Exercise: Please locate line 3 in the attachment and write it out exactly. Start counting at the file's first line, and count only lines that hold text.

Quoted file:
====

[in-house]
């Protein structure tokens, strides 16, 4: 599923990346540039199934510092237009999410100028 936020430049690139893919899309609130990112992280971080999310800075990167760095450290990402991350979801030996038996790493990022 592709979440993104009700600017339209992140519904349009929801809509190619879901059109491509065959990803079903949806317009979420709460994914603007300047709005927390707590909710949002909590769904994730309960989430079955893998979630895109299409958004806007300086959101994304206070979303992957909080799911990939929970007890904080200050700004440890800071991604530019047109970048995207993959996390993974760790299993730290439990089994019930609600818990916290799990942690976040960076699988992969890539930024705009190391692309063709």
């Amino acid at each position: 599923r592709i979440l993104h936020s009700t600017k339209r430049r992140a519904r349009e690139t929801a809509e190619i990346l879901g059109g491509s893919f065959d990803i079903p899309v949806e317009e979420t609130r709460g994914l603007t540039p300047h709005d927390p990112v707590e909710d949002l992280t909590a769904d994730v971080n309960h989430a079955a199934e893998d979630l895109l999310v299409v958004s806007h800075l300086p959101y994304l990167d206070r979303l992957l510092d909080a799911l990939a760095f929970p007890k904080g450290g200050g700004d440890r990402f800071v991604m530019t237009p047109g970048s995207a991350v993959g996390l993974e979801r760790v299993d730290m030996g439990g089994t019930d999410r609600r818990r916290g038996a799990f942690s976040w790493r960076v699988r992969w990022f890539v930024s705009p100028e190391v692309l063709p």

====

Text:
């Amino acid at each position: 599923r592709i979440l993104h936020s009700t600017k339209r430049r992140a519904r349009e690139t929801a809509e190619i990346l879901g059109g491509s893919f065959d990803i079903p899309v949806e317009e979420t609130r709460g994914l603007t540039p300047h709005d927390p990112v707590e909710d949002l992280t909590a769904d994730v971080n309960h989430a079955a199934e893998d979630l895109l999310v299409v958004s806007h800075l300086p959101y994304l990167d206070r979303l992957l510092d909080a799911l990939a760095f929970p007890k904080g450290g200050g700004d440890r990402f800071v991604m530019t237009p047109g970048s995207a991350v993959g996390l993974e979801r760790v299993d730290m030996g439990g089994t019930d999410r609600r818990r916290g038996a799990f942690s976040w790493r960076v699988r992969w990022f890539v930024s705009p100028e190391v692309l063709p």